“Talking Sailing” From My Archives. ‘Vogel Does it Again

Stormvogel.

by Richard Crockett

Locally built and internationally campaigned yachts have fared well on sailing circuits around the world, but way back in the ‘60s the name ‘Stormvogel’ was one to be respected, and possibly even feared.

She was built in Stellenbosch, and generally sailed under the Dutch flag as her owner, Kees Bruynzeel, was a countryman. Nonetheless it appeared that despite the trivial matter of the national flag, she was always referred to as a South African yacht in the local media! And why not?

Her pedigree is probably best summed up thus: “By beating the sloop ‘Kialoa’, best ocean-racer on the Pacific coast, and leading in the fleet hands-down in the subsequent Trans-Pacific Race last month, Kees Bruynzeel ‘s Stellenbosch-built ketch ‘Stormvogel’ has firmly established herself as the hardest-sailed ship of the past decade. No yacht can approach her distance record -156,000 miles in six years, the equivalent of once round the world every year. She has put up fastest time in 30-odd of the 40 major races in which she has entered”.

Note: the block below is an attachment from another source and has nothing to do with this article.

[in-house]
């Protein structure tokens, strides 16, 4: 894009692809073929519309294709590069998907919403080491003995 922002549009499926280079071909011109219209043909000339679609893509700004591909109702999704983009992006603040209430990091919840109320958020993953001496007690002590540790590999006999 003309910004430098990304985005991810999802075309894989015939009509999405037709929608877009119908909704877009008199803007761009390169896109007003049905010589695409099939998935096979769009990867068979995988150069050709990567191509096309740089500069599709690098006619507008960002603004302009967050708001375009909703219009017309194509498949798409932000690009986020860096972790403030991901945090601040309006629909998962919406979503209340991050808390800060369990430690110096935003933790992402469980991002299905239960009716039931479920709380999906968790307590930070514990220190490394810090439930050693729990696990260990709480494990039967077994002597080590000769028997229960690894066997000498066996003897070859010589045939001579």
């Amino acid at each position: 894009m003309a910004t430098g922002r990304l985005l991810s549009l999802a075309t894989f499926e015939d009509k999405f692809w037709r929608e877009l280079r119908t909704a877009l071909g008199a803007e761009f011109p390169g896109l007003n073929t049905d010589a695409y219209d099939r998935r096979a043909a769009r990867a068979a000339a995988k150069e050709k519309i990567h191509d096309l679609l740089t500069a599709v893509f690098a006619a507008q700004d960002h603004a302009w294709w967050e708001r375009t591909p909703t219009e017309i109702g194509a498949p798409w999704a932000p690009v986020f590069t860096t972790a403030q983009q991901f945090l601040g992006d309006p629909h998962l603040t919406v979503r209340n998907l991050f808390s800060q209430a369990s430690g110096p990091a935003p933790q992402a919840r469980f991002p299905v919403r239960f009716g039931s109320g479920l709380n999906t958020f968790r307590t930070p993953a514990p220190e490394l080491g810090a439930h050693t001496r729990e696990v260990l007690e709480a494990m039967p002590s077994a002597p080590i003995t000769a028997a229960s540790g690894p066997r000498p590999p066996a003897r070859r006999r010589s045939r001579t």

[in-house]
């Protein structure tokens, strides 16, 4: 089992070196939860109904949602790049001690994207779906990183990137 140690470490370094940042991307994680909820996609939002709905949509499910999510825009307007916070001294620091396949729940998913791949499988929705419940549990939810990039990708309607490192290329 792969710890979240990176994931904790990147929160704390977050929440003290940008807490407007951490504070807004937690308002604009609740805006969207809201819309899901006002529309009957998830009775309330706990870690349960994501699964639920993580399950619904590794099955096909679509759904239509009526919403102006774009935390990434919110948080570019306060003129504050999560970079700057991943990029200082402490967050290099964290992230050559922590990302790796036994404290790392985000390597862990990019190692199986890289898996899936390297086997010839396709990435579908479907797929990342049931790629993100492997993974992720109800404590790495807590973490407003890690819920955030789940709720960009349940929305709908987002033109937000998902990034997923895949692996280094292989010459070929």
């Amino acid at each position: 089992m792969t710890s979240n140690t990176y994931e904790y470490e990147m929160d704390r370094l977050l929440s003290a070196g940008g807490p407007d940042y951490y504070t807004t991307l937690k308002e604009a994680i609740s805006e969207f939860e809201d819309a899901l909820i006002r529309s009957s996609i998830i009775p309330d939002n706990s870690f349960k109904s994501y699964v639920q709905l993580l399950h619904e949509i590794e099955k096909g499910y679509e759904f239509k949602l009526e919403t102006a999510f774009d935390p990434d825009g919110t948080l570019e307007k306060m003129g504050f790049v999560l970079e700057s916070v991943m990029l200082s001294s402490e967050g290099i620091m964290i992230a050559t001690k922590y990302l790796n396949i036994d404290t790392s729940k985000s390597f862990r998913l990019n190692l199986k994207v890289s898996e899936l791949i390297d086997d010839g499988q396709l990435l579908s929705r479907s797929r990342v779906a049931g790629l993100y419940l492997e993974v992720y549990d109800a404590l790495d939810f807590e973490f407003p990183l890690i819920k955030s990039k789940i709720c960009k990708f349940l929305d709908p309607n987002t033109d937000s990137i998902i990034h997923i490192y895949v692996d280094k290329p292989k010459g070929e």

And if that does not quite convince you, try this for size! “C. B., of Stellenbosch, receives congratulations from ‘Kialoa 11’s’ skipper, Jim Kilroy, after his three straight wins in an America ‘s Cup-style series of boat-for-boat match races off Los Angeles. This California Cup contest attracted almost as much attention on the Pacific as the international tussle between the Twelves off New York”.

This article is a personal account, by Bruynzeel, of the Transpac race from San Pedro (Los Angeles) to Honolulu – 2250 miles “downhill” over the Pacific Ocean.

It’s a long and entertaining read – and a fascinating insight into ocean racing at that time.

READ THE FULL STORY HERE:  1967 08 – SA Yachting – pgs 20-21-54-56

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